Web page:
Kirshner and Bach recommend the establishment of a city-wide cooperative housing corporation to own and manage new and rehabilitated housing. The cooperative approach is a proven system. Through the state's Mitchell-Lama Act, many publicly-financed cooperative housing units were built in New York. It is possible to reduce the cost a great deal more than even New York managed. If properly organized, cooperatives have the inherent advantage of removing property from the market and insulating it from supply and land value distortions of housing costs. Thus all cooperative economies can be made self-perpetuating. People who join a cooperative years after it is established continue to pay the same low monthly payments enjoyed by the original occupants.
The Kirshner-Bach strategy offers additional advantages like municipal financing and public land ownership. In brief, this is how the plan works: The city working in partnership with the cooperative buys residential property or acquires it through tax foreclosures and eminent domain proceedings. Stringent rent control and aggressive code enforcement can reduce the price to realistic levels but should include guarantees to protect small local property owners. The city could retain ownership of the land as part of its long-range municipal land reform program. The cooperative, however, would buy the structures. Financing for the cooperative's purchase could be made through the city which would raise the capital through bond sales and other mechanisms at its disposal. In this manner, the cooperative would gain the economic advantage of the city's low interest rates. This is actually done in New York. In addition, the mortgage would be nearly 100 per cent of the cost of the structure and rehabilitation. If the city chose to defer land rents until after the cooperative retired its mortgage, monthly payments by coop members could be further reduced. After all the economies are totaled, Kirshner and Bach predict that families making $7,400 could afford these units if they devoted one fourth of their gross income to housing. But if the same housing were privately owned, families would have to earn $14,300to live there. Built into this plan is continued maintenance of the housing stock and neighborhood stabilization, factors normally undermined by speculative pressures. It should be emphasized that this scheme is self-supporting. It will cost the city nothing. Even the expense of city administration is billed to the cooperative.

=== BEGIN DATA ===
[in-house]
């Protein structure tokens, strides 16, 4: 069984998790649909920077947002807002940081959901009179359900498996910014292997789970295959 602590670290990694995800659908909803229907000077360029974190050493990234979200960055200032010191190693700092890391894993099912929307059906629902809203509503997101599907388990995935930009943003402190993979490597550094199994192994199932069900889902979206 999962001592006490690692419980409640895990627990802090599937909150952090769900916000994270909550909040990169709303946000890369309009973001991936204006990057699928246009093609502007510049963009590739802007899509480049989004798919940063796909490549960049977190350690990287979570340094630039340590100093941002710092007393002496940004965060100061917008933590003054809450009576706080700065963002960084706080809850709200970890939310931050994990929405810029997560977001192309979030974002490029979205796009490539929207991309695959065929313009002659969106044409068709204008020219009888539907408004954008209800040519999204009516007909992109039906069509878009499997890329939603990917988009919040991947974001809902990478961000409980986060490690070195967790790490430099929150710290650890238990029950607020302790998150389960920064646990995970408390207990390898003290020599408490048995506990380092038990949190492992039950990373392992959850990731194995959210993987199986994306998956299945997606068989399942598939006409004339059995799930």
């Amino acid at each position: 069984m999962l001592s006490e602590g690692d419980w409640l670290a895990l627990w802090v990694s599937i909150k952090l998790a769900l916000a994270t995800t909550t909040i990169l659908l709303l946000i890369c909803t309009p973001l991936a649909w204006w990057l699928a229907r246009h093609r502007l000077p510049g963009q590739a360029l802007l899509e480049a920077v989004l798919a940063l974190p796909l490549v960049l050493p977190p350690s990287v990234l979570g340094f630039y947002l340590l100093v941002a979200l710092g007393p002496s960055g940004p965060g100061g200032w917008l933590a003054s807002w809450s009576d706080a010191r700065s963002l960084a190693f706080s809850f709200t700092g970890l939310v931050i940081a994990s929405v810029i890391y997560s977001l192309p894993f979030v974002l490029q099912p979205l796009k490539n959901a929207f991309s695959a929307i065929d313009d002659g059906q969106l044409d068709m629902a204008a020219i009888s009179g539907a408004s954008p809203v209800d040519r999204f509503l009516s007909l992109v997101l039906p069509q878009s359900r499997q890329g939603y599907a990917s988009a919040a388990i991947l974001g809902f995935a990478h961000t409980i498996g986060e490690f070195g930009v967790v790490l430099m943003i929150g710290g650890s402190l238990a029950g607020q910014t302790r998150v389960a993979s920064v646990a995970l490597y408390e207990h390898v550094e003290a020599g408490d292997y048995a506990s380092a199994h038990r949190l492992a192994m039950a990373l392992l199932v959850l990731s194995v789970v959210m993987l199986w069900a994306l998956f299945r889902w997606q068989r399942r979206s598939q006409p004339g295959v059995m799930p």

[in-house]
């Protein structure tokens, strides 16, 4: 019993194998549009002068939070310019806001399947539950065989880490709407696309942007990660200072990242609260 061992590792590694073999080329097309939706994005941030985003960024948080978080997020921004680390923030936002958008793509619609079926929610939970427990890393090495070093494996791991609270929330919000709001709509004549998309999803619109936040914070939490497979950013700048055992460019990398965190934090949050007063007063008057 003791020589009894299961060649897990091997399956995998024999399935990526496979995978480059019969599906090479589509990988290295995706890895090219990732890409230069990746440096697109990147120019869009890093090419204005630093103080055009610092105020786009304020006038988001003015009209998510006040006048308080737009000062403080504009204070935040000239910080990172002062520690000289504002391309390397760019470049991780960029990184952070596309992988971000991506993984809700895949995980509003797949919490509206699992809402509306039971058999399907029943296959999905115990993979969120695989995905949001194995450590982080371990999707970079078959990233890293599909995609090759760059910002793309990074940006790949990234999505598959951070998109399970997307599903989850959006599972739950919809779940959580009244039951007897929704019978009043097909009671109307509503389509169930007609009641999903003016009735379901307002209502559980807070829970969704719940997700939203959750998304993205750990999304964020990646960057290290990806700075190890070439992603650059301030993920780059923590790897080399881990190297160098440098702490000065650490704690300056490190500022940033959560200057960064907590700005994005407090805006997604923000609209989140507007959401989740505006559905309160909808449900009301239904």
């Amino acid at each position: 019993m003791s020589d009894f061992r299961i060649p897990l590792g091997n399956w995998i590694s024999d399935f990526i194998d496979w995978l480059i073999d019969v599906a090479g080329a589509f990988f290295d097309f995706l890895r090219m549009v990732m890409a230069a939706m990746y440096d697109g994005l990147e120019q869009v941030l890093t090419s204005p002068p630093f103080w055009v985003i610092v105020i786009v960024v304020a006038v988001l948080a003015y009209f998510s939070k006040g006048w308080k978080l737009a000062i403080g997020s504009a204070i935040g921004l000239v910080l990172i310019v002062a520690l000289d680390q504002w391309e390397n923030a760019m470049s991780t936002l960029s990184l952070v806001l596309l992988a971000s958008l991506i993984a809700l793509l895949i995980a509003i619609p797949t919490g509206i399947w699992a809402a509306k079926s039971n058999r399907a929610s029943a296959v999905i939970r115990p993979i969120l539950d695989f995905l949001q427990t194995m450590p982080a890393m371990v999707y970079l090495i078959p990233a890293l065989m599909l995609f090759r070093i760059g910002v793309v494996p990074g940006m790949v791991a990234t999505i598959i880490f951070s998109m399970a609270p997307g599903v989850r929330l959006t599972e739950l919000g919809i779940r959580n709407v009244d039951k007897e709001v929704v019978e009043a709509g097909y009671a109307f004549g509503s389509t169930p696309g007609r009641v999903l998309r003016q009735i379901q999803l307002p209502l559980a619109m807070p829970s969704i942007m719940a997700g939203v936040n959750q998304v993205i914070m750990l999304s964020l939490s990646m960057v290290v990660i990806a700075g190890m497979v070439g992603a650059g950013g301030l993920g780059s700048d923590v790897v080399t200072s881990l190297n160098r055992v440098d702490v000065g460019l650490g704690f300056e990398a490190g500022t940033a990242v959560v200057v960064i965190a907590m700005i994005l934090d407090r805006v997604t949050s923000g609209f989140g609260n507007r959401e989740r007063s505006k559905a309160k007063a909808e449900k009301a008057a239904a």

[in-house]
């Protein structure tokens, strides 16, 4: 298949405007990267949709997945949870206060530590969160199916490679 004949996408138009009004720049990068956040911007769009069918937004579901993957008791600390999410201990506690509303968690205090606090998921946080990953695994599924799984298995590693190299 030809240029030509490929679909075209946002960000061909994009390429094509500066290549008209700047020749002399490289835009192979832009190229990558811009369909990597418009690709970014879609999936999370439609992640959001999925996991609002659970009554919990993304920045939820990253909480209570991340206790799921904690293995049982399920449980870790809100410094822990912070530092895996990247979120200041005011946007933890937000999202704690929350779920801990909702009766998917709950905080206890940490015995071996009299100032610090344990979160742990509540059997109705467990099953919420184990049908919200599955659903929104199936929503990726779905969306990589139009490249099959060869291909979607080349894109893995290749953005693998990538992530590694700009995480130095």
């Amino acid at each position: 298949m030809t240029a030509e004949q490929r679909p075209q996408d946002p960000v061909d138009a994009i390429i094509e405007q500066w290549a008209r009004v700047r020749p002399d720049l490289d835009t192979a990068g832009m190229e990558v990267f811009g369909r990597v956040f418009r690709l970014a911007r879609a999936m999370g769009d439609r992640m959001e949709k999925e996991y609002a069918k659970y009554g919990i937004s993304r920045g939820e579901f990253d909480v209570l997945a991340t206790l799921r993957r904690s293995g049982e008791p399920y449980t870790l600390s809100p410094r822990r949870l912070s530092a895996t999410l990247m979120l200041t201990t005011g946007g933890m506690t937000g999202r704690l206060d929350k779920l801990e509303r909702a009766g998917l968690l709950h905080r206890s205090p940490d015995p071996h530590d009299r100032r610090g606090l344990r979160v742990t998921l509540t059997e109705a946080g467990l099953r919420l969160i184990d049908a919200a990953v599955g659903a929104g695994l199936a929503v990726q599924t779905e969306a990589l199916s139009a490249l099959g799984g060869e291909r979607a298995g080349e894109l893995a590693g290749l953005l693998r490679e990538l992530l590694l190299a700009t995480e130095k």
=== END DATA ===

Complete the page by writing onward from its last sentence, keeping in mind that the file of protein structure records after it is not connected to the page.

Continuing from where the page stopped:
As beneficial as these reforms may prove to be, they will fall short of liberating the city from its colonial status. After all, the problems facing the city are structural. National as well as local forces shape the city's economy. The legal powers available to city government are greater than generally assumed but they are still restricted by the state legislature and federal courts. Those steps a city can legally take to cut its colonial ties will meet the organized resistance of those business interests who now profit from those ties. They can be expected to resort to legal challenges, newspaper advertisements and political pay-offs to undermine the city's initiatives. They may convince the state government to enact legislation that reduces the authority of city government. Although this opposition will reduce the effectiveness of the city's new policies, it will have a hard time scuttling them altogether. These political conflicts are even beneficial. The traditional response to such conflicts has been to treat them as professional problems. But political conflicts that are forced to play themselves out provide a more accurate reflection of the interests at stake than a "rational" planning approach. While political dissension may be chaotic and unpredictable, it results in a better representation of the issues. The issue that will emerge from these battles is the issue that underlies the city's problems — the exploitation of low and middle class urbanites to benefit wealthy corporate interests.